Australians who travel to the heartland of terror group Islamic State in Syria without legitimate cause face up to 10 years in jail.
In the first declaration under new counter-terror laws designed to deter terrorist tourism, the province of Al-Raqqa has been deemed off limits.
Foreign Minister Julie Bishop says the government is determined to stop Australians from supporting and engaging in hostile activities with listed terrorist organisations.
“Declaring Al-Raqqa province under the criminal code sends a strong message to those Australians who seek to participate in the Syrian conflict,” she said.
Ms Bishop is considering declaring additional areas where Islamic State (ISIL) is engaging in hostile activities.
Previously, Australians could travel to such conflict zones but, in the absence of any evidence of wrongdoing, they committed no offence under Australian law.
There are provisions to exempt people with a legitimate reason for going there, including journalists.
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It is part of measures aimed at keeping Australian ISIL supporters out of Syria and Iraq and minimising the risk of returned jihadists launching terror attacks.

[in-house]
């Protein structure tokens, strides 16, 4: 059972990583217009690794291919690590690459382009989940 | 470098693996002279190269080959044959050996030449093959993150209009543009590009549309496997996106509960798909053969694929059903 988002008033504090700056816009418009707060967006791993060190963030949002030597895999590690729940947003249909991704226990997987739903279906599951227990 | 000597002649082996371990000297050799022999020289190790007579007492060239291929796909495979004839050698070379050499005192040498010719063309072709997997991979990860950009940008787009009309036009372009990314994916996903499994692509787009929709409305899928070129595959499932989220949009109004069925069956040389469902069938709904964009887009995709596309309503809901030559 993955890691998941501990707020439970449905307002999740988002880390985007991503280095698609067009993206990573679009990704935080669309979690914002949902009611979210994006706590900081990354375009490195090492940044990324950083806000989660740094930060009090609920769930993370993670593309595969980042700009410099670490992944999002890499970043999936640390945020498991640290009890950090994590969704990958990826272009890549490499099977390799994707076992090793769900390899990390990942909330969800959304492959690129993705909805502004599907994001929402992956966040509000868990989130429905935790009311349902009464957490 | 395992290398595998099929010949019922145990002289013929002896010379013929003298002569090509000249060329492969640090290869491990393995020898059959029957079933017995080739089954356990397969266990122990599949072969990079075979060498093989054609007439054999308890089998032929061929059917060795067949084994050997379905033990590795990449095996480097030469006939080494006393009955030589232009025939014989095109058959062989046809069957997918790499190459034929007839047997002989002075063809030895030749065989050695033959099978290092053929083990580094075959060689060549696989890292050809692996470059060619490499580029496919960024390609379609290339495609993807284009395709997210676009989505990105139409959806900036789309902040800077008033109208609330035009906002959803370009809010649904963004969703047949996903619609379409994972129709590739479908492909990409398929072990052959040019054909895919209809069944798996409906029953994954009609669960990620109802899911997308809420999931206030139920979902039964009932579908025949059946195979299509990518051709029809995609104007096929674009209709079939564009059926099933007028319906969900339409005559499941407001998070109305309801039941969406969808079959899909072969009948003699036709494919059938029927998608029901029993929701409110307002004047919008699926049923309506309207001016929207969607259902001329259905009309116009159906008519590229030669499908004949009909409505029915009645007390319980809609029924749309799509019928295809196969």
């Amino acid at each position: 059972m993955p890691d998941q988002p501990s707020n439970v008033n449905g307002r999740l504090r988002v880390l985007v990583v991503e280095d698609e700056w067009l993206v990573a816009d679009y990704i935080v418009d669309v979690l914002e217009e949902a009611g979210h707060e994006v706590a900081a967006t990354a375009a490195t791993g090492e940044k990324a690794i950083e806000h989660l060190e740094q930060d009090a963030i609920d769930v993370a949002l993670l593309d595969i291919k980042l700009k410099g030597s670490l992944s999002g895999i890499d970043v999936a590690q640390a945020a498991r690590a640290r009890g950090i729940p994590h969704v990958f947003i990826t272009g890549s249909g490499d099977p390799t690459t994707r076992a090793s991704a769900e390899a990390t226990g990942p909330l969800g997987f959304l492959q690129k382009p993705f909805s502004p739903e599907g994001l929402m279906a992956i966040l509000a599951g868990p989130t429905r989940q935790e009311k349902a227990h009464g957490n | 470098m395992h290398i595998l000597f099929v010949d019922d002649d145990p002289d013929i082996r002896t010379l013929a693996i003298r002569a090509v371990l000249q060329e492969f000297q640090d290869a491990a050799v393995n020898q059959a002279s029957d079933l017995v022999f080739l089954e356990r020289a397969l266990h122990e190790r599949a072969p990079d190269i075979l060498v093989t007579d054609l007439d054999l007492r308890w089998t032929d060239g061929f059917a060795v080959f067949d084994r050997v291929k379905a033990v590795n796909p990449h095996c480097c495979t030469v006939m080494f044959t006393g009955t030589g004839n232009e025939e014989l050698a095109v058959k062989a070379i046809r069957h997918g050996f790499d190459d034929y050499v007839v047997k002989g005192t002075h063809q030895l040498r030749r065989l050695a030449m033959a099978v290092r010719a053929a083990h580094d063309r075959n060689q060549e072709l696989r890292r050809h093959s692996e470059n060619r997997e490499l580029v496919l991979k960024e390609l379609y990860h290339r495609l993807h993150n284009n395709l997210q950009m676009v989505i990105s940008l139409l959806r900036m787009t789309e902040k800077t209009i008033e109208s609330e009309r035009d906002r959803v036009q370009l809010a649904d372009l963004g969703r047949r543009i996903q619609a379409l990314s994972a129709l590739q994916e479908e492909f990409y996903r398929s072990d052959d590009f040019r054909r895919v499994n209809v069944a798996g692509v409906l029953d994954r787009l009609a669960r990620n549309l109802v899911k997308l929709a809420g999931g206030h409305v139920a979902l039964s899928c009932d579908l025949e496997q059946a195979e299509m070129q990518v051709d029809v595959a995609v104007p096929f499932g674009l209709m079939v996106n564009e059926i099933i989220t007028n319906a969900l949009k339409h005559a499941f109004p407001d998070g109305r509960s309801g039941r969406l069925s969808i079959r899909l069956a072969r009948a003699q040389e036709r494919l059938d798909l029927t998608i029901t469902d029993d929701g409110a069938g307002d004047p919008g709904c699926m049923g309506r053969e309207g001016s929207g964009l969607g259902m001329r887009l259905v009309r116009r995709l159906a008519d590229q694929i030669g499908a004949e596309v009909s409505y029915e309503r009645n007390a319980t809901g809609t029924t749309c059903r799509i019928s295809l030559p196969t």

Already 75 Australians believed to be in Syria and Iraq have had their passports cancelled. The government has refused to issue passports to another 10 planning to travel to the region.
In Al-Raqqa, the minister said, ISIL is murdering opponents, raping and enslaving women and intimidating and subjugating the civilian population to their brutal control.
“It is one of the world’s most deadly and active terrorist organisations and has been listed as a terrorist organisation in Australia under its various names since 2005,” she said.
Some 60 Australians are believed to be fighting with Islamist terror groups in Syria and Iraq, with the UN estimating about 200 foreign fighters join ISIL every month.
Labor backed this move on Thursday, but not the Greens.
Opposition deputy leader Tanya Plibersek said Labor was pleased to support this extraordinary measure of declaring a whole area a no-go zone.
“We are very concerned about the increasing numbers of Australians going to this region and the broader region to fight,” she said.
Greens Senator Penny Wright said the draconian move could catch innocent Australians overseas, criminalising legitimate travel.
“Anyone who travels to the Al Raqqa province, even under the listed exemptions, will have a very real legal challenge of proving that they went there for one sole purpose,” she said in a statement.